Moral Low Ground


U.S. Navy Rescues 13 Iranian Fishermen Kidnapped by Somali Pirates

On Tuesday, Iran’s army chief Major General Ataollah Salehi responded to the mounting U.S. military presence in the Persian Gulf with this warning: “I recommend and emphasize to the American [aircraft] carrier not to return to the Persian Gulf… we are not in the habit of warning more than once.”

USA to the rescue– for now. (Photo: David Bohrer)

Yesterday, the same carrier group that Gen. Salehi warned rescued 13 Iranian fishermen kidnapped by Somali pirates more than a month ago.

Reuters reports that the rescue operation involved forces aboard the USS John C. Stennis carrier strike group. The Americans received a distress call from the Iranian-flagged Al Molai, a fishing boat, whose master said he and his crew were being held hostage by pirates.

“The Al Molai had been taken over by pirates for roughly the last 40-45 days,” Josh Schminky, a Navy criminal investigative service agent aboard the guided-missile destroyer USS Kidd, said in a statement.

“They were held hostage, with limited rations, and we believe were forced against their will to assist the pirates with other piracy operations,” he added.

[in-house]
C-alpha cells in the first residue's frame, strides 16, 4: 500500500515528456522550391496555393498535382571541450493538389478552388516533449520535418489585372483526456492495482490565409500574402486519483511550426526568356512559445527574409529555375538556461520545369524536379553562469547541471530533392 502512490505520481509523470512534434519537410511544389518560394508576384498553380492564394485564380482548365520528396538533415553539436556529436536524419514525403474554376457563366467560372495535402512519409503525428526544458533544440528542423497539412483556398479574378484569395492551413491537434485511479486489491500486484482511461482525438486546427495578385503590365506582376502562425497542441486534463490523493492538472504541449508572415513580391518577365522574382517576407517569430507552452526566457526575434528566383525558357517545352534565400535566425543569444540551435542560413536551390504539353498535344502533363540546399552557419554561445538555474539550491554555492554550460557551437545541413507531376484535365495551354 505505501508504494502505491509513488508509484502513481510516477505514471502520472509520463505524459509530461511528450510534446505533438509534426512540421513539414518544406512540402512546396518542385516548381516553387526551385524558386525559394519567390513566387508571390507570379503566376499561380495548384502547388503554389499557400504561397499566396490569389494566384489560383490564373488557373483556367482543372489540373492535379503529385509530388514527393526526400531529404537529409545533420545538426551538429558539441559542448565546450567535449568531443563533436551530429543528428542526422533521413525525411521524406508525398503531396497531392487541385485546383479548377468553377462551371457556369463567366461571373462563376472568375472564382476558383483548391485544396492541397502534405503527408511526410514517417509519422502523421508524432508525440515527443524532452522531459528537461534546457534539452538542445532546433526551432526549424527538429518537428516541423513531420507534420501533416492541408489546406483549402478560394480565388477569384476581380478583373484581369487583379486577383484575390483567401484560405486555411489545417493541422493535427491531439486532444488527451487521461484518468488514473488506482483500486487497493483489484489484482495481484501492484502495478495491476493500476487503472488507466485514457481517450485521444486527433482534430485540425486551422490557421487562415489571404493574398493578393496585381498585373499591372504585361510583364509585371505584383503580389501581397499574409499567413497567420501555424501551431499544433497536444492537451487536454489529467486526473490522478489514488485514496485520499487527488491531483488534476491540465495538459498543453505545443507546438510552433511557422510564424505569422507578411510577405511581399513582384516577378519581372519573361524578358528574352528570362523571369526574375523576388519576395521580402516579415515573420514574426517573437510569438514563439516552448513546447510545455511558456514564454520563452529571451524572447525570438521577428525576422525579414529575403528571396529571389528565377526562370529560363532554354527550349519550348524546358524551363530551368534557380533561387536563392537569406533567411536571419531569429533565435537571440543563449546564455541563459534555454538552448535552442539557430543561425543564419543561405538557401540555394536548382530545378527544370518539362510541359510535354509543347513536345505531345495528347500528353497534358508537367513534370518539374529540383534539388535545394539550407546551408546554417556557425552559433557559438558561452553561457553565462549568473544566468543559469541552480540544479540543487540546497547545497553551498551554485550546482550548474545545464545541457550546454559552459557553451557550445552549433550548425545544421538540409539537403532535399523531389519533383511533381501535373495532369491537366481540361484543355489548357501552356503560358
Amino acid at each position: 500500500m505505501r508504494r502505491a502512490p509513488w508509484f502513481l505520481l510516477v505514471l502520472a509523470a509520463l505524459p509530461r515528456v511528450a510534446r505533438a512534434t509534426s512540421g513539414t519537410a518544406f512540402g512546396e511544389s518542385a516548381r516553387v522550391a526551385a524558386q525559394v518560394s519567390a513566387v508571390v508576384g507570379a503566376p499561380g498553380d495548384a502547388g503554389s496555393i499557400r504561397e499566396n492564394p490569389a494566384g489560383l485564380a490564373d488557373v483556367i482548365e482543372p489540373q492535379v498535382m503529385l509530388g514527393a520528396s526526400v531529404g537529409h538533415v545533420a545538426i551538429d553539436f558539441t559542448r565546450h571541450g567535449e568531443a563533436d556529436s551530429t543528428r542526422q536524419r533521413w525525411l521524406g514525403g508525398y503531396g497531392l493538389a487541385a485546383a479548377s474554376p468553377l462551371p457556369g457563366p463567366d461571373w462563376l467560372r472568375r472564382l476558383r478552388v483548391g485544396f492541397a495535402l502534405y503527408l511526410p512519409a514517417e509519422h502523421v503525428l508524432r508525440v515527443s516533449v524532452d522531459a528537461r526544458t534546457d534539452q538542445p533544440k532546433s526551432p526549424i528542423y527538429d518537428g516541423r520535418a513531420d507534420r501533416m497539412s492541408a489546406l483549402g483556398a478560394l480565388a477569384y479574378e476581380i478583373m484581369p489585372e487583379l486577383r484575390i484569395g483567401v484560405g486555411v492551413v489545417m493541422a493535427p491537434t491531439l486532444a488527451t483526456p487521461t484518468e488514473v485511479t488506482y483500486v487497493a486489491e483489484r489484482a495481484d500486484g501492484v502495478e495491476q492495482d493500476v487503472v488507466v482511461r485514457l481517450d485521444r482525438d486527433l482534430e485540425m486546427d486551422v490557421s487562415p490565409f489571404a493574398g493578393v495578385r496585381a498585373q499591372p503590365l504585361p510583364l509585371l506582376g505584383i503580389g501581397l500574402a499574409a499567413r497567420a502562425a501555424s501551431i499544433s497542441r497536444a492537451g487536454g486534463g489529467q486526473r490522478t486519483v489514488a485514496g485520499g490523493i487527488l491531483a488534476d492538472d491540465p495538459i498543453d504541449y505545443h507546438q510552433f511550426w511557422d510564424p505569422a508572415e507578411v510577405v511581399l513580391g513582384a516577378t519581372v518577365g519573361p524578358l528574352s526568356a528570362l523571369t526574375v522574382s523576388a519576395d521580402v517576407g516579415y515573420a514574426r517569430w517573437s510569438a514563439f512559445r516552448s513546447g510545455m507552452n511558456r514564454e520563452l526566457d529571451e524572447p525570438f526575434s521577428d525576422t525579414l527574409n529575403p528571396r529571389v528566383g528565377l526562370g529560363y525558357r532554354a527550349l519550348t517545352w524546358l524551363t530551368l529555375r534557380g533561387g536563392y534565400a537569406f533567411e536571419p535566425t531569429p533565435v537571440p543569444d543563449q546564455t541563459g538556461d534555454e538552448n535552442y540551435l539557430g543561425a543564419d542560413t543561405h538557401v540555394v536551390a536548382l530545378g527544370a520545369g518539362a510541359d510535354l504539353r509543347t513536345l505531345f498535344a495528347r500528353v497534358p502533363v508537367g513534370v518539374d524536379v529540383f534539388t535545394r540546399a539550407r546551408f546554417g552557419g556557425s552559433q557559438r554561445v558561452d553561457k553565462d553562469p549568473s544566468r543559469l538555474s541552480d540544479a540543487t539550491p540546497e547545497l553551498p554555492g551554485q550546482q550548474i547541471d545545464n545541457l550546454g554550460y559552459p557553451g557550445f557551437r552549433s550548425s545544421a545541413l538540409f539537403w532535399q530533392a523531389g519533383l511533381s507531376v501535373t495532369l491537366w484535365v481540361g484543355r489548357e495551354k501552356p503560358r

The US Navy says the Al Molai was being used by Somali pirates as a “mother ship” from which operations were launched. The crew of 15 pirates is being held aboard the John C. Stennis. 

The State Department said that it hadn’t officially communicated with Iran, with whom the U.S. has no formal diplomatic relations, abou the rescue operation but that it was carried out as a “humanitarian gesture.”

Victoria Nuland, a State Department spokeswoman, said that the U.S. was considering how best to prosecute the pirates.

“We’re consulting with international partners. You know, sadly, this is not a new thing. We have more than 1,000 pirates who’ve been picked up at sea who are under prosecution in some 20 countries. So this is always a question of where to send them and who will do the prosecution,” she said.

The freed Iranians, who are now on their way home, thanked their American rescuers.

“The captain of the Al Molai expressed his sincere gratitude that we came to assist them. He was afraid that without our help, they could have been there for months,” Schminky told Reuters.

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